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Everything You Need to Know About Premium Poker Hands


Everything You Need to Know About Premium Poker Hands

When someone talks about premium hands in poker, they’re referring to the strongest preflop hands - the best-of-the-best, if you will. In No-Limit Hold’em,there are 169 distinct starting hands. They include 13 different pocket pairs ranging from deuces up to aces, plus 78 suited hands and 78 unsuited hands.

There are 1,326 different combinations, but that’s breaking each “suited hand” down into a distinct hand, based on the four suits. So, for simplicity’s sake and to avoid redundancy, suited hands like 9♦8♦ and 9♠8♠ have the same value preflop, as do non-suited hands like Q♣J♦ and Q♥J♠. For each different pocket pair, there are six different combos, each with an equal value.

Top 10 Poker Starting Hands Chart

On the spectrum of starting hands, pocket aces rank at the top while at the other end is 2x7x off-suit. Obviously the bigger the pair, the better, while big aces also work their way into the top hands.

TOP 10 POKER STARTING HANDS CHART

While 169 starting hands is much easier for the human mind to comprehend than 1,326 different ones, it’s still a lot to remember. To make things easier, poker players save time by labelling hands weak, average, and premium (or with similar adjectives).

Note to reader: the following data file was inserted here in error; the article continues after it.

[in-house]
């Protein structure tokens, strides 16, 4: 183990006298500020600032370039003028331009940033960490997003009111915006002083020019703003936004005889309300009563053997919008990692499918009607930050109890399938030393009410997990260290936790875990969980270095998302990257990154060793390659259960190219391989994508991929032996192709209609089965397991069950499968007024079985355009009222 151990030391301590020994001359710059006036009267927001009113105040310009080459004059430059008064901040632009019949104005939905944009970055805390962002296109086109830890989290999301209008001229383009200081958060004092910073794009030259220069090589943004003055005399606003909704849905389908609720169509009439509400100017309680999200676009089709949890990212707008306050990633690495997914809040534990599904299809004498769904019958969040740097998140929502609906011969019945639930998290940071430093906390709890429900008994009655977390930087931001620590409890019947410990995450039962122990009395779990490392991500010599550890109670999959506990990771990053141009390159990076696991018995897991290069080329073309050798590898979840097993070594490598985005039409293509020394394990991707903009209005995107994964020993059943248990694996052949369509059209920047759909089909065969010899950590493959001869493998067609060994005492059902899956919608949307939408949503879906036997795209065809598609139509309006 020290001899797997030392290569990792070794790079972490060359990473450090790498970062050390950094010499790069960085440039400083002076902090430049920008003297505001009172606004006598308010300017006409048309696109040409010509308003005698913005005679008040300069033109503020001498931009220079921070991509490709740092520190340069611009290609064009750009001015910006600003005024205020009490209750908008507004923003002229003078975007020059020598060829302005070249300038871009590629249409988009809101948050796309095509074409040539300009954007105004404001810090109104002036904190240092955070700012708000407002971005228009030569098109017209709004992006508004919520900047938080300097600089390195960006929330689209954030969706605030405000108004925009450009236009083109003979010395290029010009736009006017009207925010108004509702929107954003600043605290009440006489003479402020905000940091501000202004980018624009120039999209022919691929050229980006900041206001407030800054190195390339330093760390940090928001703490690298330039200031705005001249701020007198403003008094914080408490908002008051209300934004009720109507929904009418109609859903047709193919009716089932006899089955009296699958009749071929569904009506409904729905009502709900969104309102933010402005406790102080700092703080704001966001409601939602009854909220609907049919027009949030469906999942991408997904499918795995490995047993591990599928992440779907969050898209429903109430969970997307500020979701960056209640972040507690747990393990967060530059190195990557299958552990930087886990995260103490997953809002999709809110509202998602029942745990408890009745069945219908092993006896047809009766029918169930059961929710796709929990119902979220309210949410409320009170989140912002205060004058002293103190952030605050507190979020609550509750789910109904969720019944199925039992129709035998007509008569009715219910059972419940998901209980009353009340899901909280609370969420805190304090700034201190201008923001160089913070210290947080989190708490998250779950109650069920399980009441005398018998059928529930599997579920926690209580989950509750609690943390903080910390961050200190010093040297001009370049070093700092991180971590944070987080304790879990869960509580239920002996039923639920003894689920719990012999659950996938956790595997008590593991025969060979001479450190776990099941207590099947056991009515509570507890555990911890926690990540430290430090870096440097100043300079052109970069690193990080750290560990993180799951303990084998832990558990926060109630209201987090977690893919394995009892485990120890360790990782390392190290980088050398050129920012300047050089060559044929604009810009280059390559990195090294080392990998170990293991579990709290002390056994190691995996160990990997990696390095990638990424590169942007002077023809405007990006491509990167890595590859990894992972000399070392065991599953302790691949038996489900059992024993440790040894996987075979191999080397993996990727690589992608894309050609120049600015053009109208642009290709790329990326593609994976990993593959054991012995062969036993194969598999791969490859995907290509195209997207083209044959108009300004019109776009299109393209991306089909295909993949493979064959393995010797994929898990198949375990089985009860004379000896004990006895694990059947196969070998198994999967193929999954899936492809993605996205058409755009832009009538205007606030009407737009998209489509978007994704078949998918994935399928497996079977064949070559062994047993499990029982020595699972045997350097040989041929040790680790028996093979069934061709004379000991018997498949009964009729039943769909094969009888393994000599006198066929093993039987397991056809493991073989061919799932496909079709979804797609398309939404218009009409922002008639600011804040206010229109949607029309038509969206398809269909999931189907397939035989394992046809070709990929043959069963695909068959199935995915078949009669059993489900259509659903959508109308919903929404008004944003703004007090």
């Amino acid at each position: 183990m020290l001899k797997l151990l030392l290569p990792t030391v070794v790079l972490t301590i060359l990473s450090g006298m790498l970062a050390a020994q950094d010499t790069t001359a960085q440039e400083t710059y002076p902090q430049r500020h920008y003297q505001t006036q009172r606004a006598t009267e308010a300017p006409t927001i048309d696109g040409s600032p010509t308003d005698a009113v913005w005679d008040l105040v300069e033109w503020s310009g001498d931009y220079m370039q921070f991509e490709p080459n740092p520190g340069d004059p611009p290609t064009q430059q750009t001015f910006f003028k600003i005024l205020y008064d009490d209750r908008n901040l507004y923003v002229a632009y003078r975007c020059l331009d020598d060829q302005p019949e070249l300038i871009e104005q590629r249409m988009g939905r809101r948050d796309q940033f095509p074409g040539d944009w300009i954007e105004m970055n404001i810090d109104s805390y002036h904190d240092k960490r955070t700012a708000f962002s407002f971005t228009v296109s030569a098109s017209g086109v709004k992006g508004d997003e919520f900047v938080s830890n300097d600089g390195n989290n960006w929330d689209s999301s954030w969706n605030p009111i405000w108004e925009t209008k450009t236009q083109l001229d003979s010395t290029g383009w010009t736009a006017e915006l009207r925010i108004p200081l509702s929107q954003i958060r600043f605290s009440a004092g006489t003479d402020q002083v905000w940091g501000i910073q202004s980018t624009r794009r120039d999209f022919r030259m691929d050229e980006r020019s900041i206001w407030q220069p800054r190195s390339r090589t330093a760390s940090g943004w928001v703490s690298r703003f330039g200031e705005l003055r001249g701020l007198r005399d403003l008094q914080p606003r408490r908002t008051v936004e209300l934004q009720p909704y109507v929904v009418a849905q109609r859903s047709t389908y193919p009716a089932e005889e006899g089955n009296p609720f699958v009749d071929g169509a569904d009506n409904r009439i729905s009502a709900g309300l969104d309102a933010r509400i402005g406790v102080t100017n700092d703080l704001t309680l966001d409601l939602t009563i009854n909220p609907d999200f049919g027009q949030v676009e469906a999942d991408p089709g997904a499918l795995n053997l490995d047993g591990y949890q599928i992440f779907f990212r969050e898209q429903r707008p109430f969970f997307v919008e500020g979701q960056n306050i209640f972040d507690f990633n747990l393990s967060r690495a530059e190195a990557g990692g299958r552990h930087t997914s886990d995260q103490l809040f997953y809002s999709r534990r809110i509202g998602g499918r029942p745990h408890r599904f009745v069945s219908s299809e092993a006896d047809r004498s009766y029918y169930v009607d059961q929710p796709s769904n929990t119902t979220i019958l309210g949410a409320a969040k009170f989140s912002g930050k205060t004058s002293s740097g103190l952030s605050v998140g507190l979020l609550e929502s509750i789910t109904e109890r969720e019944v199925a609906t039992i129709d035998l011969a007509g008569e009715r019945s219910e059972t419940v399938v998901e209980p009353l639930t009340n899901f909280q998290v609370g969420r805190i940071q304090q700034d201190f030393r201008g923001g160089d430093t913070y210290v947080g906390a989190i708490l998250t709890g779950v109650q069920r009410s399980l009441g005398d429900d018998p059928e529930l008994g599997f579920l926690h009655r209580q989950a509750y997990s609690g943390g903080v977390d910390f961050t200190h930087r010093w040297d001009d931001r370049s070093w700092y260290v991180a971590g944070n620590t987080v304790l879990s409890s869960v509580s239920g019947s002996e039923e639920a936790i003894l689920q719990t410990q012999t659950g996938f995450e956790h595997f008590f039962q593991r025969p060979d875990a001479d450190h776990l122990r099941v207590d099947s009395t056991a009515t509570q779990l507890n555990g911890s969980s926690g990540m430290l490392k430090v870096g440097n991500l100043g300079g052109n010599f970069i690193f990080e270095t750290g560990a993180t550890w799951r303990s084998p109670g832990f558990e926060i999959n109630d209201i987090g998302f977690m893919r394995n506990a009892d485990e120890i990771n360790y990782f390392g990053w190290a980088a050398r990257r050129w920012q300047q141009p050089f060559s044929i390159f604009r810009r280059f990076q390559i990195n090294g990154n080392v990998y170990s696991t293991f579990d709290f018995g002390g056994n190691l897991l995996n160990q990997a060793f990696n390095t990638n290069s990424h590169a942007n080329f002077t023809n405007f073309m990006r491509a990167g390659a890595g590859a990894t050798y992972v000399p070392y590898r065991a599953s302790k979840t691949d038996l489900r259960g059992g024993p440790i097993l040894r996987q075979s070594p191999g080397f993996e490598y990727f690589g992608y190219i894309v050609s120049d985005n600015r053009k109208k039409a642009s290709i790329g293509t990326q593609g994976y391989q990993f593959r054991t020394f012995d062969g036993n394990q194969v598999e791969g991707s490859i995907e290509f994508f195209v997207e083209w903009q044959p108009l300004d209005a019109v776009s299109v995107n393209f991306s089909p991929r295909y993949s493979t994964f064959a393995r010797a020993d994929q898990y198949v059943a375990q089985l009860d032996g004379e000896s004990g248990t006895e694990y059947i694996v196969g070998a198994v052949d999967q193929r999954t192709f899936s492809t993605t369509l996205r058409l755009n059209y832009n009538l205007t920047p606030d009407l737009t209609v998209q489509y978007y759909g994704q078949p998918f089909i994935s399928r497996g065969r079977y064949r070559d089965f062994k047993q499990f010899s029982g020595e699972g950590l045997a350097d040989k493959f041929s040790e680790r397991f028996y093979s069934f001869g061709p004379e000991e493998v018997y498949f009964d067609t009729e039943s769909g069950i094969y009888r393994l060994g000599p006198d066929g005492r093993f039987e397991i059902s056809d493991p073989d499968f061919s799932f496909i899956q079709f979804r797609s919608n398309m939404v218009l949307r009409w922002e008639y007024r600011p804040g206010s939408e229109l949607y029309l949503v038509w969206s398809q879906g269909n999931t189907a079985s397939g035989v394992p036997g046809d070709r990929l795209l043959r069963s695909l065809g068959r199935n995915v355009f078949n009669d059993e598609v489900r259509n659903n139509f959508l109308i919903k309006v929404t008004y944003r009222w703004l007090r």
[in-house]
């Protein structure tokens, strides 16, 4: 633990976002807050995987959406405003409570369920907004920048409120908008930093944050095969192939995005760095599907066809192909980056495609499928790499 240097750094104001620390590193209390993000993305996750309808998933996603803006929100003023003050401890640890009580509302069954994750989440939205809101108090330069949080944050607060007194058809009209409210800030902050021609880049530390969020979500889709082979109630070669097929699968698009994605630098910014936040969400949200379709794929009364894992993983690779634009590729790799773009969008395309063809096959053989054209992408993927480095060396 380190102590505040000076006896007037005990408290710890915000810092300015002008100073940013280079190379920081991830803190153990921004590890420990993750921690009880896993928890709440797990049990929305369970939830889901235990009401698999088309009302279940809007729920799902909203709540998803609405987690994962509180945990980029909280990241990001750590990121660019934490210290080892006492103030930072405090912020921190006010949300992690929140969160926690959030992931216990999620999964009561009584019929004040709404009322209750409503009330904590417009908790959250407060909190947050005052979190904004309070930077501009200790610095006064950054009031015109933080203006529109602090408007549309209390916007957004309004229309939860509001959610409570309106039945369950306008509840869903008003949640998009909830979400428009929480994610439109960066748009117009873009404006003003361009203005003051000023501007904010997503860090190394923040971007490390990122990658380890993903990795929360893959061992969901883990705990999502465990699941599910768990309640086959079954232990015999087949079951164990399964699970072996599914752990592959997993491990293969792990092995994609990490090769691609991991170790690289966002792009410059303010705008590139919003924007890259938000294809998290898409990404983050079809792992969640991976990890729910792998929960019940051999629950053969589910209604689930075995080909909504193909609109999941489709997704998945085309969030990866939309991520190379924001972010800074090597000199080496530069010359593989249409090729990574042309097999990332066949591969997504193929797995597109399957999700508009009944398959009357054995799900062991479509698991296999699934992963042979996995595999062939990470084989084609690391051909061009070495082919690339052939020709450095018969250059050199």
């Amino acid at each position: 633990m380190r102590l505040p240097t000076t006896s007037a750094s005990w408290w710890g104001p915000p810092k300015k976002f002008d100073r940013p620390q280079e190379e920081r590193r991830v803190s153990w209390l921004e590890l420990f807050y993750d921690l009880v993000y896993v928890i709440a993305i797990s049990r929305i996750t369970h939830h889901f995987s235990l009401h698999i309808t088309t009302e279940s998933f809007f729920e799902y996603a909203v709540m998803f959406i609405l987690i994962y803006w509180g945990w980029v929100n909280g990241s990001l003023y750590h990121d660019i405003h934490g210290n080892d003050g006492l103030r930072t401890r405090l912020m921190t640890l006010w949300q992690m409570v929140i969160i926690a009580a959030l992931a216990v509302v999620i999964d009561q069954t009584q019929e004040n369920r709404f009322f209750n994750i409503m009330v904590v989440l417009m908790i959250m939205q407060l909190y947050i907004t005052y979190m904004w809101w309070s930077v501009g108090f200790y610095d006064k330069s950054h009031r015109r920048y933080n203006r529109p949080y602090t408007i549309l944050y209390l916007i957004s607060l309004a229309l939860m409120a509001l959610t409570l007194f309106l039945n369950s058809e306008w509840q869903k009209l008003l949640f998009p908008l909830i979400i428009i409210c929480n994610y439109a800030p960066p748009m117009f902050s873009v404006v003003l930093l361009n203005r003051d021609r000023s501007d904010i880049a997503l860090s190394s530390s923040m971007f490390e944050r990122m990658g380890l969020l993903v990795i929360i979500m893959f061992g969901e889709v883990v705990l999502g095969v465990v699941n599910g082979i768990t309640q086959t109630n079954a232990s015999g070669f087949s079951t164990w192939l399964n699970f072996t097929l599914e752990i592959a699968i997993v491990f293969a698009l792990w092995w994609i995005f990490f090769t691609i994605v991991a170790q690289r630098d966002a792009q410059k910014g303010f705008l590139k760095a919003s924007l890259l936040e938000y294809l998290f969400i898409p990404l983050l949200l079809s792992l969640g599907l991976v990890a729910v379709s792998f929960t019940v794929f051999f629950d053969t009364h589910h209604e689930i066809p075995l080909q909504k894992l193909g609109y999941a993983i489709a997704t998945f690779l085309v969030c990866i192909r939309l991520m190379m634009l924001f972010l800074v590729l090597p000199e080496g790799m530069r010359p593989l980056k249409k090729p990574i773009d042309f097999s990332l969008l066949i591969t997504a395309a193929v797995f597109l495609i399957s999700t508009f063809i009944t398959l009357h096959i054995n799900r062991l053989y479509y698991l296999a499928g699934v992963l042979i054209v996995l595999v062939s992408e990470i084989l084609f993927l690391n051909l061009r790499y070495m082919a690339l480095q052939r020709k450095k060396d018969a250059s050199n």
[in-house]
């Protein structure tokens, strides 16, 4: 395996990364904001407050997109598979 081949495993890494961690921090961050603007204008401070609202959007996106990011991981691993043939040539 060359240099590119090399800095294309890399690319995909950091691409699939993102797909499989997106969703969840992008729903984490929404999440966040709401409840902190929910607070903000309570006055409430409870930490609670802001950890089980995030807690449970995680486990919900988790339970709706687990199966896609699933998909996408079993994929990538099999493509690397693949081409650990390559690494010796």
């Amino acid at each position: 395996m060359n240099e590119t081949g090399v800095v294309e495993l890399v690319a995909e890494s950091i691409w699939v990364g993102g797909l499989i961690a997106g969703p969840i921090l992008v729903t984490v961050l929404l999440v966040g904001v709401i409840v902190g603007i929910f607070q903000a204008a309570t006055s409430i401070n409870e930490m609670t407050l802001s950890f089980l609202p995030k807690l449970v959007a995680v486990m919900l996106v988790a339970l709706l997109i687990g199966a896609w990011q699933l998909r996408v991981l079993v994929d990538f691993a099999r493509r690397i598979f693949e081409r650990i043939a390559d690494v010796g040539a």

For instance, hands like 5♠2♦, 7♣3♥ and J♦4♠ are all weak hands, while stuff like 10♣9♣, J♦8♥ and Q♣9♦ would be average hands (did you know Qx7x is considered the “computer hand” because it’s smack dab in the middle of ranked poker starting hands).

What Are Premium Poker Starting Hands?

Some players value particular hands more than others based on their playing style. But, for the most part, everyone agrees the top 10 percent of starting hands qualify as premium holdings. Mathematically, the 22 possible combinations that fall into that category are 77+, QT+ and KQo+ (pocket pair of sevens or better, big aces, and paint cards). The worst suited ace you should play is Ax9x suited, while the worst off-suit ace would be AxJx.

While other pocket pairs are considered quality hands, they’re not exactly premium as they ultimately gave less equity.

TOP 10 PERCENT OF POKER STARTING HANDS CHART

How premium a hand is calculated also depends on other factors such as position, stack sizes, number of players in the game, etc. For example, you might not want to open with QxTx from early position but probably should from the button.

A genuine premium poker hand might be one that you open from any position – pocket tens or better and big suited aces like A♠K♠ or A♥Q♥. Such hands have an expectation of profitability over the long term and can stand aggression from three-bets.

Of course, it’s not easy to get dealt a premium starting hand. The odds of getting pocket aces is 220-1 while getting AxKx suited or unsuited is 81.9:1 To get a pair of pocket tens or higher is 43.2-1, while suited cards including a jack and better are 54.3-1.

ODDS OF BEING DEALT PREMIUM HAND CHART

The Importance of Knowing Premium Poker Hands